‘Wag na tayo mag away:’ Villar seeks compromise on pork import issues
MANILA, Philippines—To avoid potential conflict between the legislative and the executive branches, Senator Cynthia Villar on Tuesday sought a compromise on the government’s pork importation policy being questioned by many lawmakers.
In the Senate alone, many members oppose the lowering of tariff rates on imported pork products as well as the government’s plan to raise the minimum access volume (MAV) from 54,000 metric tons (MT) to 400,000 (MT).
These have also been hotly debated during the hearings of the Senate Committee of the Whole.
At the third hearing of the committee on Tuesday, however, Villar urged Finance Secretary Carlos Dominguez III to just meet halfway to prevent any animosity between the two branches of government.
“So sana ito ang request kay Secretary Dominguez na mag compromise na tayo dito kasi pag hindi tayo nag compromise e malaking gulo ito, tapos tayo lahat mawawalan dito, mawawalan yung consumers, mawawalan ng mga hog farmers. Magkakagalit tayo—yung legislative at executive— kasi hindi tayo nag agree,” said Villar, head of the Senate committee on agriculture.
(So I hope, my request to Secretary Dominguez is let’s compromise because if we don’t compromise then we would have a big problem and we’ll all be at the losing end—the consumers, hog farmers. We’ll fight each other— the legislative and the executive—if we don’t agree.)
“So sana hinihiling ko sa inyo, noon pa sumusulat na ako sa inyo, e mag compromise na tayo dito. Bababan nyo yung MAV at huwag nyo na syadong babaan yung tariff. Ibaba nyo yung MAV at wag nyong masyadong babaan yugn tariff.”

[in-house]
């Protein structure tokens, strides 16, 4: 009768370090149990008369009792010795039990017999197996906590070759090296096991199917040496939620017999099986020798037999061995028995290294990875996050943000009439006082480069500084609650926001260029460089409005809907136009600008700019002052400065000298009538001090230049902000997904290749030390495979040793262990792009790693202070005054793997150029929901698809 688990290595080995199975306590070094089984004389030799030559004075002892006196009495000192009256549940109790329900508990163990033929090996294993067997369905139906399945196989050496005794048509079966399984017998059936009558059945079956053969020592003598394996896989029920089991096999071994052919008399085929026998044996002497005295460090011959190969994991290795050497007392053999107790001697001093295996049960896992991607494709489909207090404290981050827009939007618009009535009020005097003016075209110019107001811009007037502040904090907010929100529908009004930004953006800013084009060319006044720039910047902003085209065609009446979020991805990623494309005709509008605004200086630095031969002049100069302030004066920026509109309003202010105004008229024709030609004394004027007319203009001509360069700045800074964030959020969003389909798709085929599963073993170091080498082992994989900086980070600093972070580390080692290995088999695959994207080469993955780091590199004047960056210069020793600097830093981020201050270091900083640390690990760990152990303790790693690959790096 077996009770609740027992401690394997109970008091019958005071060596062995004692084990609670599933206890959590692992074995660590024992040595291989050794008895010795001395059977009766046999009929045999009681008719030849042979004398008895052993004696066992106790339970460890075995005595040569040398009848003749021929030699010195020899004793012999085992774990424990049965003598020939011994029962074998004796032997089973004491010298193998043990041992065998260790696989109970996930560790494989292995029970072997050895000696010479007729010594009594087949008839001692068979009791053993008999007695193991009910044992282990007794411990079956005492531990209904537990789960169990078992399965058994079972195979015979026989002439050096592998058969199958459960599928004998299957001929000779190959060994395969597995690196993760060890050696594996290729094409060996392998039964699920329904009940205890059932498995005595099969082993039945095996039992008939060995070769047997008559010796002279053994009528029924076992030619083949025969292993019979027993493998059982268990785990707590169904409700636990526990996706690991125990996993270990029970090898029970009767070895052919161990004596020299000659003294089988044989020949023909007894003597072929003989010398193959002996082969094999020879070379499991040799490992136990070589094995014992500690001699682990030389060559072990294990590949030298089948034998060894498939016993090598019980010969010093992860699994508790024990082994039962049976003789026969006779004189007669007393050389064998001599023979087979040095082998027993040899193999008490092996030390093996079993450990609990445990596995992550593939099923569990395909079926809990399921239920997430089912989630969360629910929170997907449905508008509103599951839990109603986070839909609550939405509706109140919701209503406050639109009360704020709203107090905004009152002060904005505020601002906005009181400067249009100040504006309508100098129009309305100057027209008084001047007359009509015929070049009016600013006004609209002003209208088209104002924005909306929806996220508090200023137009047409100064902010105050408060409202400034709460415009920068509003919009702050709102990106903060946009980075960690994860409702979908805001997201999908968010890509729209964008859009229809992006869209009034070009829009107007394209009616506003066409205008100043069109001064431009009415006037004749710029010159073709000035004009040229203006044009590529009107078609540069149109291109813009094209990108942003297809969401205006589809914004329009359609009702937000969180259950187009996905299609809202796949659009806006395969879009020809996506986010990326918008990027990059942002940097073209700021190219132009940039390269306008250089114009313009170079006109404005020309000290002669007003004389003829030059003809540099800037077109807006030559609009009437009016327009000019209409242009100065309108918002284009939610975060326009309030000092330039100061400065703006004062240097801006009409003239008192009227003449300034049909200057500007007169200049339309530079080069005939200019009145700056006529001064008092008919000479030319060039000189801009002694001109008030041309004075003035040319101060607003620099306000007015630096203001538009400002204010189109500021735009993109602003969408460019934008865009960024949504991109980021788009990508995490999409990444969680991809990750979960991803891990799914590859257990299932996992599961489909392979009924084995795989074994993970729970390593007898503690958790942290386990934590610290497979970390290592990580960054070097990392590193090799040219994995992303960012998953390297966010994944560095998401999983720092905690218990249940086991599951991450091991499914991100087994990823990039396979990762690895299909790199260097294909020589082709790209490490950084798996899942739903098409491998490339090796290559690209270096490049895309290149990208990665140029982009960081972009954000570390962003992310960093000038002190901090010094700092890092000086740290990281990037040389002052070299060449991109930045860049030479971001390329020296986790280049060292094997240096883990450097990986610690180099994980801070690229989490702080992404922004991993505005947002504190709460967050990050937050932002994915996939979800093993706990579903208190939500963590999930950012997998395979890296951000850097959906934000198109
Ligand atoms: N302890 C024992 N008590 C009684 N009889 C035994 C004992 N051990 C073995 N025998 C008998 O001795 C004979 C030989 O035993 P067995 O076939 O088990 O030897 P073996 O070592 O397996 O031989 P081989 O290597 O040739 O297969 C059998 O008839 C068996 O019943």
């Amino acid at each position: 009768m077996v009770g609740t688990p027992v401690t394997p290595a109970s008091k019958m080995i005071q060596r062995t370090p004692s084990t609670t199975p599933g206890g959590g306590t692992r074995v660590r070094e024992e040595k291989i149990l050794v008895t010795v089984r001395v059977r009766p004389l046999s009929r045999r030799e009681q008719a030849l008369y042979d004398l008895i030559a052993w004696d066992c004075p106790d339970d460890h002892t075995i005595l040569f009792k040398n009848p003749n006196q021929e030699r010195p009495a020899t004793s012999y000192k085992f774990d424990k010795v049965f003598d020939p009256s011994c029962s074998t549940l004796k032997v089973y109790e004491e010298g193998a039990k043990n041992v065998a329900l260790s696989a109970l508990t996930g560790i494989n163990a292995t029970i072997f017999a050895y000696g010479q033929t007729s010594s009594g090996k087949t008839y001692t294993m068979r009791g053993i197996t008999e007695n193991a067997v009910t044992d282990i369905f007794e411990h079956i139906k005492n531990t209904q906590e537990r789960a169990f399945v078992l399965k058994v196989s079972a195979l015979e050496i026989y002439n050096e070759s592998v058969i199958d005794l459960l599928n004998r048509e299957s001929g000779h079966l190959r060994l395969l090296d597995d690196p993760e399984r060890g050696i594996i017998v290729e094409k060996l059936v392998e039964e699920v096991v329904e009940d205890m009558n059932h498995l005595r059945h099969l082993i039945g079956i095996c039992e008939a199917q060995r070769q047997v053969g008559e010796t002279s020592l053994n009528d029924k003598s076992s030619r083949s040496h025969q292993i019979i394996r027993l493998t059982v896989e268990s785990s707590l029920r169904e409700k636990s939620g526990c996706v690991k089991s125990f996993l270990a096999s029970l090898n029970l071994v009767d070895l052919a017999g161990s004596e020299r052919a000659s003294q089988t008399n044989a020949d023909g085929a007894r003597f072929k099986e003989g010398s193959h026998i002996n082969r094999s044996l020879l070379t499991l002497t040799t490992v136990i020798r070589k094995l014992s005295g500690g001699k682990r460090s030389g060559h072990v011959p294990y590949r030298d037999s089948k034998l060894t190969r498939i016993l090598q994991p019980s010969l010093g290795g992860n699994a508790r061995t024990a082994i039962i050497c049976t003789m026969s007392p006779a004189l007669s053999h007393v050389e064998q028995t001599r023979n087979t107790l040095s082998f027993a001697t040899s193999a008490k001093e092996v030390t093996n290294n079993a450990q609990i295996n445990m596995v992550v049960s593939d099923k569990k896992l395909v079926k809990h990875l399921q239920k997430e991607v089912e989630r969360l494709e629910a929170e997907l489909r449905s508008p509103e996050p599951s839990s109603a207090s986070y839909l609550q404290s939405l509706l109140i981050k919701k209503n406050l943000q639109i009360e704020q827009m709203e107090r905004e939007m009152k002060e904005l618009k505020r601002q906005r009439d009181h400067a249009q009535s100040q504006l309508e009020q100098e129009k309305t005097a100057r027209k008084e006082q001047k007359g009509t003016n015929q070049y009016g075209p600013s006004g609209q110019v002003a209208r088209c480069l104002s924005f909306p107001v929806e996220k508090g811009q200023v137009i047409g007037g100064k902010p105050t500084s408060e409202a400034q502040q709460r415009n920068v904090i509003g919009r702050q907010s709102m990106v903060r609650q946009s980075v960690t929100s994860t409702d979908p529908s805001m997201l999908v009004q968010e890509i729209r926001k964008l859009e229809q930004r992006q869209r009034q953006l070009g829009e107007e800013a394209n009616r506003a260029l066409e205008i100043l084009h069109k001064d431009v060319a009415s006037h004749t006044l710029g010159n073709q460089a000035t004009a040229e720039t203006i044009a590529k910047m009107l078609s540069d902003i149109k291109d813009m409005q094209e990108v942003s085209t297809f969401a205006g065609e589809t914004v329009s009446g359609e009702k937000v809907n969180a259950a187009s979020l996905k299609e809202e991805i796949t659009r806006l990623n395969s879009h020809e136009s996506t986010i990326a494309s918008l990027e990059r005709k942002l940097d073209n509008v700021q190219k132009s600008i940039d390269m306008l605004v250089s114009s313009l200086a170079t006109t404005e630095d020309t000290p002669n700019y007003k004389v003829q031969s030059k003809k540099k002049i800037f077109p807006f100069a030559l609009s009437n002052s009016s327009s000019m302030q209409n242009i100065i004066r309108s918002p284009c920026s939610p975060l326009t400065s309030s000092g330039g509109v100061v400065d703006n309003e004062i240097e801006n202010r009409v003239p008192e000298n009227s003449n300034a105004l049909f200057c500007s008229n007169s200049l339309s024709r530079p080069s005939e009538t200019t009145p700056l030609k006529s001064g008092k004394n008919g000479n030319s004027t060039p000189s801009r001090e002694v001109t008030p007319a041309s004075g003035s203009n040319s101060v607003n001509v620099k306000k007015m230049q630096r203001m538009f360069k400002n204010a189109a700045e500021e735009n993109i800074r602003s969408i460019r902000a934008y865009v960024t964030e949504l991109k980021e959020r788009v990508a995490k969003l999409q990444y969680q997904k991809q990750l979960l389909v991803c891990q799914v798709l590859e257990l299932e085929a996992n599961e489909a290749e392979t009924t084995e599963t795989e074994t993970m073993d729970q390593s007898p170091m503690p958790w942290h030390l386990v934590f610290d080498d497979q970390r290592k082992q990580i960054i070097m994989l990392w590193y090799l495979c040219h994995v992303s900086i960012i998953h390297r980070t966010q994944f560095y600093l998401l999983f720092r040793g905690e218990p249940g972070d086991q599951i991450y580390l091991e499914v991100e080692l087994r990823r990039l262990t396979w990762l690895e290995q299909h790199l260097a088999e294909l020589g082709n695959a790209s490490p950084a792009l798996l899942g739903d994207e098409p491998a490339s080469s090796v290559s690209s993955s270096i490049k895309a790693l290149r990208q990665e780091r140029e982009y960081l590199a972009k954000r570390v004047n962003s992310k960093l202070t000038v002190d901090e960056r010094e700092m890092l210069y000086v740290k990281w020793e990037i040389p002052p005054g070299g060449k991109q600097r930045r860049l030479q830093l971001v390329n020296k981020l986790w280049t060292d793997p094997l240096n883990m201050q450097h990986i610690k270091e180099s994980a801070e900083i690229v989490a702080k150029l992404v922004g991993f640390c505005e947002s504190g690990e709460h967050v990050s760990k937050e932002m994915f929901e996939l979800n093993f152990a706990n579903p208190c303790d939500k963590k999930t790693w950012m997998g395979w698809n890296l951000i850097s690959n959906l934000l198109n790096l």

(So I’m requesting that let’s compromise here. Lower the MAV and don’t further reduce the tariff)
Instead of spending hours of hearing time debating the issue, Villar said a “proper compromise” would make everyone happy.
“Pag nakikinig ako dito na tetense ako dito,” she then said.
“So yun lang ang hiling ko sayo Secretary Dominguez na mag intercede ka na dito, mag compromise na tayo para happy tayo together kasi marami pa tayong gagawin together,” Villar added.
(That’s all I’m asking, for Secretary Dominguez to intercede here, let’s compromise so we’d be happy together because we still have a lot to do together)
Villar said they could move on to other pressing problems if they could come to an agreement on pork importation.
“Sana mag compromise na tayo dito, huwag na tayo mag away. We meet halfway, she stressed.
(Let’s compromise here, let’s not fight each other. We meet halfway.)
Dominguez and Agriculture Secretary William Dar said they would keep Villar’s suggestions in mind.
“Our minds are not closed. We want to achieve together your goal of making sure that there’s a reasonable and affordable price for pork and other food stock for our consumers that our inflation rate is not damaging to our economy in the long run and definitely that theres’ support to the pork producing industry,” the finance chief said.
“As I said I try not to be stupid, sometimes I am, but I try not to be stupid and I will definitely listen to a proposal to move ahead on this issue,” he added.
Dar said he would follow through on Dominguez’s promise about keeping his mind open, adding that as part of the economic development cluster team, whichever decision was made on importing pork would be followed.
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